re:, a show featuring original artwork from eight students experimenting in the mold-making process, is the newest display in the Roski School of Art and Design. Each piece copied the original design in a unique way, presenting work ranging from excessively functional sculptures to somber artistic statements about society.
The eight featured artists all created their pieces for the Fall 2016 course “Modeling and Mold Making,” taught by Professor Julie Schustack. The course itself introduced students to plaster mold making for various sculpture materials, including ceramics, styrofoam and bronze.
Each art piece in the exhibit features multiple copies of an original art piece with slight variations. Some pieces featured two similar pieces, while others included dozens of models created from their original mold.
Many of the art pieces delved into deeper themes related to mimicry, copying and molds. Consumerism and industrialization especially lend themselves to artwork in re:.
“My focus was really on American society and the consumer culture that infects it,” said Cameron Dehn, a junior majoring in fine arts.
He created two pieces featured in re: called “Three Headed Spoon” and “Swiffer Lamp.” The first piece shows a cross with three spoon heads while the second features three lamps that end in a ceramic swiffer mop.
Though the two creations use different materials and creative styles, they speak to a similar theme. Dehn felt that the idea of consumerism guided his two projects in an absurd, satirical direction.
“I was creating objects that make things more convenient, like with the ‘Three Headed Spoon,’” Dehn said. “But in a sense, it’s not convenient anymore.”
Sharif Farrag, a senior majoring in fine arts, also felt compelled by the concept of mold making.
“I wanted to be able to make replicas or serial objects, stuff I could make a mold of and crank out a bunch, like 10 or 20 of them … It becomes this process, and I really like that,” Farrag said. “And it’s this industrial thing — they use molds in making toothbrushes, making deodorant sticks. That’s a part of my work that I’m interested in, so I thought the class fit into it pretty nicely.”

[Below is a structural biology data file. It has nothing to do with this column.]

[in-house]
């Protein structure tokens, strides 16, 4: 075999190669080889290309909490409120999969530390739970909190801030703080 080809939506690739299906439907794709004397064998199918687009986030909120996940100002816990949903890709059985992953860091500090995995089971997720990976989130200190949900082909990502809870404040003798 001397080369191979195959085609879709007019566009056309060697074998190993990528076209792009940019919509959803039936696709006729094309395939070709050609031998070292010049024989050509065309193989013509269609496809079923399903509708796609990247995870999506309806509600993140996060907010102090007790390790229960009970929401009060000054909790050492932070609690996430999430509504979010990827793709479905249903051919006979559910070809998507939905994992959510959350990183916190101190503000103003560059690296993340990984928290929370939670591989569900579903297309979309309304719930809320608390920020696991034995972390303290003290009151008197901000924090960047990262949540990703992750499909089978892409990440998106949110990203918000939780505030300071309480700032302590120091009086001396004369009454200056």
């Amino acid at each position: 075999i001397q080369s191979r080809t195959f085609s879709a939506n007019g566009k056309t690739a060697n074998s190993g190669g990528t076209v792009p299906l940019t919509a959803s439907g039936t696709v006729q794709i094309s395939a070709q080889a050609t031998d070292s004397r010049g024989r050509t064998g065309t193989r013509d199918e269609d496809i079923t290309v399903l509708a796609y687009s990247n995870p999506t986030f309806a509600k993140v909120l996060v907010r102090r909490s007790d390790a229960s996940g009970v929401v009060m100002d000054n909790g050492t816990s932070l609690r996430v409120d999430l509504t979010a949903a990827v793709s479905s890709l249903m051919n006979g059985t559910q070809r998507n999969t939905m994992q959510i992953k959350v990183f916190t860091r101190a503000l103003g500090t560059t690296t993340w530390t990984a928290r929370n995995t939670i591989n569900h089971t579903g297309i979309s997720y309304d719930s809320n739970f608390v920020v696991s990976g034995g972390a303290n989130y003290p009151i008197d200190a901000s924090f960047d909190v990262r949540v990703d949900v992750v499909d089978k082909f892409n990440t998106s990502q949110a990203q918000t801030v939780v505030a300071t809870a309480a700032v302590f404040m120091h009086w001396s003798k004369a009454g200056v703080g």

Rather than having students curate the exhibit, Schustack initiated the exhibit’s application process.
“She did it all herself — she just applied. She didn’t even tell us or any of the class,” Farrag said. “She told me three weeks ago … I think we had a good group of students, and I feel like everyone was pushing themselves to make something substantial, so I think that’s why she wanted to showcase what happened in that class.”
Following the opening of the exhibit, Dehn reflected on how the experimentation conducted in the mold making class impacted his current artwork.
“Last semester, I was focused on looking at American and consumer culture in a negative light and a satirical way because I don’t agree with the way it exists,” Dehn said. “Now I’m more focused on promoting the earth and promoting positive things that I’m interested in rather than focusing on more satirical things.”
Farrag was also impacted by his work with Schustack and hopes that seeing his artwork and the exhibit will inspire viewers to be creatively active, choosing to create instead of acting as consumers in their daily lives.
Re: will be on display in the Helen Lindhurst Fine Arts Gallery from Feb. 13 to Feb. 23. The gallery is open from 8:30 a.m. to 5 p.m. on weekdays, but it will host an opening reception for the exhibit from 5 to 7 p.m on Thursday. The exhibit is free and open to the public.